People who eat darkness : the true story of a young woman who vanished from the streets of Tokyo and the evil that swallowed her up
by Parry, Richard Lloyd.
April 17, 2013
Call Number: 364.952 P265
Lucie Blackman’s body was missing for months before the Tokyo police found her. In fact, it initially took gargantuan efforts on her father's and sister’s part in creating publicity for Lucie’s case, in hopes that she would be found. At one point, even then UK Prime Minister Tony Blair publicly entreated the Tokyo police to quickly find Lucie. The truth of Lucie’s untimely death, and the truth about the person who killed her, would ruin a family and expose inadequacies and inner workings of the Tokyo police department and the Japanese criminal legal... Read Full Review
by Goolrick, Robert, 1948-
April 15, 2013
World War II has only recently ended, and life has started to return to normal in sleepy Brownsburg, Virginia. Charlie Beale arrives, looking for a place to finally settle down, and with his natural charm, he’s quickly accepted as a member of the community. When he meets the beautiful young Sylvan Glass, it’s love at first sight, and Sylvan is more than ready to be swept off her feet by a handsome and dashing beau. She has dreams of Hollywood, glamour, and the movies – dreams that she feared had died for good when her family married her off to the town's richest man... Read Full Review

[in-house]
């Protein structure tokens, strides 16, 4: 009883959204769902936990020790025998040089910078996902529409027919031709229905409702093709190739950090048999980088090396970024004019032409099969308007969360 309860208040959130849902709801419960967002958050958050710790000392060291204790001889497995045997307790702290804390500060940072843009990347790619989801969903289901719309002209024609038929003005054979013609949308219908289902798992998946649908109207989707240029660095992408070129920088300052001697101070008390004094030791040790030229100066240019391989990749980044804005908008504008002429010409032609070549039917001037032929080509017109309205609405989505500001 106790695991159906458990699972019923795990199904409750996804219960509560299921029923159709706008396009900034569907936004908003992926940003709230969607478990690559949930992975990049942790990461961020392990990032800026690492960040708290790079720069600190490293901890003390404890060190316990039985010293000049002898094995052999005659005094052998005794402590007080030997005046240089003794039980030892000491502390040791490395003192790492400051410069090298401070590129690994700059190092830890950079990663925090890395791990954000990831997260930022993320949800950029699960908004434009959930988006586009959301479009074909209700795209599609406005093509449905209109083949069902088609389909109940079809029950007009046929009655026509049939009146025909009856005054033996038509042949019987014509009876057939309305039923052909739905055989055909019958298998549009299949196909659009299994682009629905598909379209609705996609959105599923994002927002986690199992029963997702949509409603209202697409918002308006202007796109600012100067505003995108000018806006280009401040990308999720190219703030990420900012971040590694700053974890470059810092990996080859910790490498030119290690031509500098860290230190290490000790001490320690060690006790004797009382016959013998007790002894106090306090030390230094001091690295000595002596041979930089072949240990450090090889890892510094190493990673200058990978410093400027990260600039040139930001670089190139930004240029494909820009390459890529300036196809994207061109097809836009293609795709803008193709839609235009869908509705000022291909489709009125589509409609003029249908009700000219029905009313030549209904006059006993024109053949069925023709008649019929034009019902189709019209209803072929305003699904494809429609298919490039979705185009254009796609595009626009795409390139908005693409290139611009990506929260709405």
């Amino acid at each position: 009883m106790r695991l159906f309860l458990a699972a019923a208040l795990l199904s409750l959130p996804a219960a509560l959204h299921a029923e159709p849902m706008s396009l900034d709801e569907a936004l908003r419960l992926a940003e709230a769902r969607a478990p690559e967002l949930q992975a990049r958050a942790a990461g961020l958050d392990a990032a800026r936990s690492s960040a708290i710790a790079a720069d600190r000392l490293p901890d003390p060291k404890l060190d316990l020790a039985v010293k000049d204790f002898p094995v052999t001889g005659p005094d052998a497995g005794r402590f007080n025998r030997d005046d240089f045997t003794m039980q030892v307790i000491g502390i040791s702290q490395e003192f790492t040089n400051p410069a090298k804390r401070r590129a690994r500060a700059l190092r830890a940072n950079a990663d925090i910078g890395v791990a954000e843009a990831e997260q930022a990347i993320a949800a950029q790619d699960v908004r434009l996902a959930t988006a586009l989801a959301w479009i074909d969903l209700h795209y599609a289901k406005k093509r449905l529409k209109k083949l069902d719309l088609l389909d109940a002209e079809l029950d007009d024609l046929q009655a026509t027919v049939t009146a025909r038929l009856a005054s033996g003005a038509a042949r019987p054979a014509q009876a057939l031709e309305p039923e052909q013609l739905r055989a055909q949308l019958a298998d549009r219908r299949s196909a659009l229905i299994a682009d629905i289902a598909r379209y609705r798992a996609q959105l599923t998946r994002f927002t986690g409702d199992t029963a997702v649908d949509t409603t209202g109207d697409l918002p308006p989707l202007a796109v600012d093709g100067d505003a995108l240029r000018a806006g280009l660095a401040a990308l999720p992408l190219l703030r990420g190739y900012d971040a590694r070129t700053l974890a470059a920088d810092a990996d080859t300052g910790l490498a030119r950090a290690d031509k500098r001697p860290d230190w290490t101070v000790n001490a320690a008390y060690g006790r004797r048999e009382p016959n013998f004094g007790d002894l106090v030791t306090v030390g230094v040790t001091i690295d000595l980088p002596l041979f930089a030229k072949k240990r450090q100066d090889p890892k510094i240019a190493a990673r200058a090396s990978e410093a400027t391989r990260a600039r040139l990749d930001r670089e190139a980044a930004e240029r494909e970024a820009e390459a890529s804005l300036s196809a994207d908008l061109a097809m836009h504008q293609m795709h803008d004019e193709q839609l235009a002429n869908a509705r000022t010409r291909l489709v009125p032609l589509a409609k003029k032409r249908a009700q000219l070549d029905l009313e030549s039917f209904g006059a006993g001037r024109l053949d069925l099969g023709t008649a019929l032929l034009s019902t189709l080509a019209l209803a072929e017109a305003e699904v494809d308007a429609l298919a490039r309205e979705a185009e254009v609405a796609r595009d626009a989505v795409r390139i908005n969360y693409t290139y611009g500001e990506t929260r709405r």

April 12, 2013
Call Number: SF
The mad scientist has been a science fiction standard since the genesis of the genre with Mary Shelley’s Frankenstein in 1818. Many novels and films revolve around a scientific genius and his (or her!) plans, but are they necessarily mad? And are their plans truly nefarious or only "evil" from a certain point of view? Some of the genre’s best and brightest contemporary authors explore this archetype from the inside out with fascinating, insightful and often hilarious results in The Mad Scientist’s Guide to World Domination.
Within this collection of... Read Full Review
by Sáenz, Benjamin Alire.
April 12, 2013
Call Number: YA
Two 15-year-old boys, each spending the afternoon at the community pool: “I can teach you how to swim,” one says to the other. With this kind and innocent offer, a relationship begins that will alter both of these boys, and their families, as they forge a friendship that will help them on their journey to becoming men.
Aristotle “Ari” Mendoza is the classic loner. He prefers his own company to that of others. He is also perpetually bored, moody, and has bouts of inexplicable anger. With nothing better to do on a summer morning in 1987, he heads to the... Read Full Review